Brian Roberts for Gavin Floyd? The Orioles need somebody to slot behind Jeremy Guthrie pretty badly.
Guthrie and Floyd are 29 and 25 respectively. Teamed up with young outfield studs Adam Jones, developing at 23, Nick Markakis, a veteran at 25, and wunderkind catcher Matt Wieters, the O's could have something really nice developing here. Luke Scott, Cesar Izturis and Ryan Freel are useful little pieces. Melvin Mora and Aubrey Huff may still have a few decent seasons left in their bats as well.
If someone can step up and help out Jim Johnson and George Sherill in the bullpen, and Mark Hendrickson and the rest of the scabs from the O's rotation can step it up next season, this team could be a problem for the rest of the division. They aren't going to finish first, second, or probably third, but they could depress wins throughout the division and move the Wild Card out of the East. They also could make it a very long summer for Toronto.
1/6/09 UPDATE: The Orioles, apparently were demanding Gavin Floyd and some change from the White Sox in exchange for Roberts. Not surprisingly, a story surfaced on ESPN.com's rumor mill that the Sox are not moving right now on Roberts and focusing on a youth movement instead. Though I have read some good points about the repeatability of Floyd's success based on his numbers, I still look first at the fact that Floyd is 25-years-old and just went 17-8 with a 3.84 ERA and a (just calculated) 127.10 ERA+. As I mentioned in a previous blog, the average ERA+ is 100. Now that Floyd's a pitcher and a quarter. I'll take three more just like him and fill out my five man rotation any day.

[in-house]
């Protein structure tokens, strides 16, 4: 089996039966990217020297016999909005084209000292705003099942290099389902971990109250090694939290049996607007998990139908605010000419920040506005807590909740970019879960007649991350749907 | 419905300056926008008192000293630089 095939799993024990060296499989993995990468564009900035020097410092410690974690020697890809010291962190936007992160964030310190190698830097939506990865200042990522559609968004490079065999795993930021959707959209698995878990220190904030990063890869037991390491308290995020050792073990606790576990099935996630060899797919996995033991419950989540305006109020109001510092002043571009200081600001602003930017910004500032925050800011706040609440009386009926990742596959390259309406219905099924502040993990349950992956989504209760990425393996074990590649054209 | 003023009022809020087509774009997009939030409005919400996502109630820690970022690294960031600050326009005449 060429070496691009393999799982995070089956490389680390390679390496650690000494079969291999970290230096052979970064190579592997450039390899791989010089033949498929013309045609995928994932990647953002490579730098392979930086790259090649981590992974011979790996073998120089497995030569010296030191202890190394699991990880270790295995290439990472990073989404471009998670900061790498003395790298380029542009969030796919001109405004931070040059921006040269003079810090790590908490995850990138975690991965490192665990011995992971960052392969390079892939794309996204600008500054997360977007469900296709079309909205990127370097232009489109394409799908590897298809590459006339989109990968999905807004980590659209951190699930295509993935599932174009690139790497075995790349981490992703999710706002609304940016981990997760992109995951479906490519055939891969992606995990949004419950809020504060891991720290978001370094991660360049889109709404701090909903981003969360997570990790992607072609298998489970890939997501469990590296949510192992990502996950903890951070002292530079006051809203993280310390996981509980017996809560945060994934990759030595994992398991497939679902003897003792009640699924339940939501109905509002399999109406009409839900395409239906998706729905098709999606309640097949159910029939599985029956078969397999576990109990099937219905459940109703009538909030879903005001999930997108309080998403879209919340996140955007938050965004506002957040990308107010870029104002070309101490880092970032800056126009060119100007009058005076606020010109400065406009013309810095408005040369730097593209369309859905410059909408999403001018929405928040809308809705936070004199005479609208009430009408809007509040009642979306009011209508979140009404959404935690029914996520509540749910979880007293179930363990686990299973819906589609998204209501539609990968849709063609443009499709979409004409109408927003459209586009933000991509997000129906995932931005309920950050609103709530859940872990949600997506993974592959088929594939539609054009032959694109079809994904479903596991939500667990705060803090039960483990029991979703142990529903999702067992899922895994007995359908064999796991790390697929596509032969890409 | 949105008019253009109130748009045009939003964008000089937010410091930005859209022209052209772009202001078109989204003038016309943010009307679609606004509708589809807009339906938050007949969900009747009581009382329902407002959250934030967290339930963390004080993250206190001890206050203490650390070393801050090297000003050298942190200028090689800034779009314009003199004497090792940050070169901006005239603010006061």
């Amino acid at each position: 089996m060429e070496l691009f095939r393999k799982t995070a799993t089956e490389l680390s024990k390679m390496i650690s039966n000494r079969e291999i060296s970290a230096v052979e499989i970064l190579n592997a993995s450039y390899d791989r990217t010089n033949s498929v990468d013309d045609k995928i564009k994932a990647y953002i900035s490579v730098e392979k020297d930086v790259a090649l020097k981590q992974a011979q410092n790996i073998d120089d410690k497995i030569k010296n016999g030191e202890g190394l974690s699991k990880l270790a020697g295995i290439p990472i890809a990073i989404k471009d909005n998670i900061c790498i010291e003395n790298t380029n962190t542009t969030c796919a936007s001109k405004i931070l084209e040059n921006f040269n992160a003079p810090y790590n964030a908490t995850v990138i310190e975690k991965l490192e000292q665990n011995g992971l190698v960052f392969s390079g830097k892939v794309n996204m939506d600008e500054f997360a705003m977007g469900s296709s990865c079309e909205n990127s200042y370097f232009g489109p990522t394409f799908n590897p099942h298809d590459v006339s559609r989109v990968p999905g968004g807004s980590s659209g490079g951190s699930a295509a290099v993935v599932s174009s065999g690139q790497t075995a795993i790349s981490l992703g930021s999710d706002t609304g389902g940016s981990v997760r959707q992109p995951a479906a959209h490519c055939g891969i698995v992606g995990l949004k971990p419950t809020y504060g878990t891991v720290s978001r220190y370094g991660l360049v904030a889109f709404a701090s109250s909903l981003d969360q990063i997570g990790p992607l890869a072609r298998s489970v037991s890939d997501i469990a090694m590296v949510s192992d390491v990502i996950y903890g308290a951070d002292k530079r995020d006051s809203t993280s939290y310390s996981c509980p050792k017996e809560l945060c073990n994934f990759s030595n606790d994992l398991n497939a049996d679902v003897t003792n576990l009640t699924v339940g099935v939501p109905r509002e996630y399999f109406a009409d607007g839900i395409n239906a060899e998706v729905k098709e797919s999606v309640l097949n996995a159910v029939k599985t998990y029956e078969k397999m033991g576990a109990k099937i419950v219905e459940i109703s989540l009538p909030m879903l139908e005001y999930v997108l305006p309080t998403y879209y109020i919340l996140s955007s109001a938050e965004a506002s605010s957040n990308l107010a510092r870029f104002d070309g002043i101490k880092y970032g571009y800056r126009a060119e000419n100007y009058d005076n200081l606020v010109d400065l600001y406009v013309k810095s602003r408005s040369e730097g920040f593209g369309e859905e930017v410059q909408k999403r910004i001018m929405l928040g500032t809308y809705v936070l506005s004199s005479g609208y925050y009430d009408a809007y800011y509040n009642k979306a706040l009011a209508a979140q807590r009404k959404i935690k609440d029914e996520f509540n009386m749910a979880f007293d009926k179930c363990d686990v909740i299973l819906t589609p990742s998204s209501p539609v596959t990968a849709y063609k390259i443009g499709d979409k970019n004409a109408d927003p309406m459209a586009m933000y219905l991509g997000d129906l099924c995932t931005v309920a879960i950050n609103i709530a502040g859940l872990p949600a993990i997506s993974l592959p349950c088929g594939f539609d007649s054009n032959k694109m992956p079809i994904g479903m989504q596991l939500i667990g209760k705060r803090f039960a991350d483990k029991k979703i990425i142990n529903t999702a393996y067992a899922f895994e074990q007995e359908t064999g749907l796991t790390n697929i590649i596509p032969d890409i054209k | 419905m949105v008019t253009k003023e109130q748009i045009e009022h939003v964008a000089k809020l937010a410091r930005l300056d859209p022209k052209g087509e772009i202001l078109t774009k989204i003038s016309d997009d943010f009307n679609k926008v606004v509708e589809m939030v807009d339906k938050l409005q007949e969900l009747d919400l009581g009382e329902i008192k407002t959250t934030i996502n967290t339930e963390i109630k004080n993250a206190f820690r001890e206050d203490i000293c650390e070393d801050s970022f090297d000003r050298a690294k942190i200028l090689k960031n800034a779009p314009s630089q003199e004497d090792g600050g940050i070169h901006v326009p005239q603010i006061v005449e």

Am I the only one who thinks that Brian Roberts is overrated at this point in his career? He's 31, with just about 2-4 more peak seasons. He hit .296 this year with a .378 OBP, both of which are very solid numbers. But his homer total dipped to nine in comfy Camden Yards this year and he only knocked in 57 runs. Granted, he stole a ridiculous 40 out of 50 bases, but his speed should start to decrease any season now. Don't get me wrong, he is a top second baseman, but he seems to me to be the wrong kind of player to hold past his peak, as he relies so heavily on his speed. I think I should maybe tell that to Rickey Henderson. But Floyd is still three years from reaching his peak.
By the way, for all of you wanna be statisticians not reading this blog, you can calculate ERA+ by multiplying the league average ERA times the park factor times 100. You then divide that total by the pitchers ERA and you have your score.
This year's averages were 4.29 in the NL and 4.35 in the AL. The park factors can be found here. And Floyd's ERA for the year was, again, 3.84. Do the math yourself!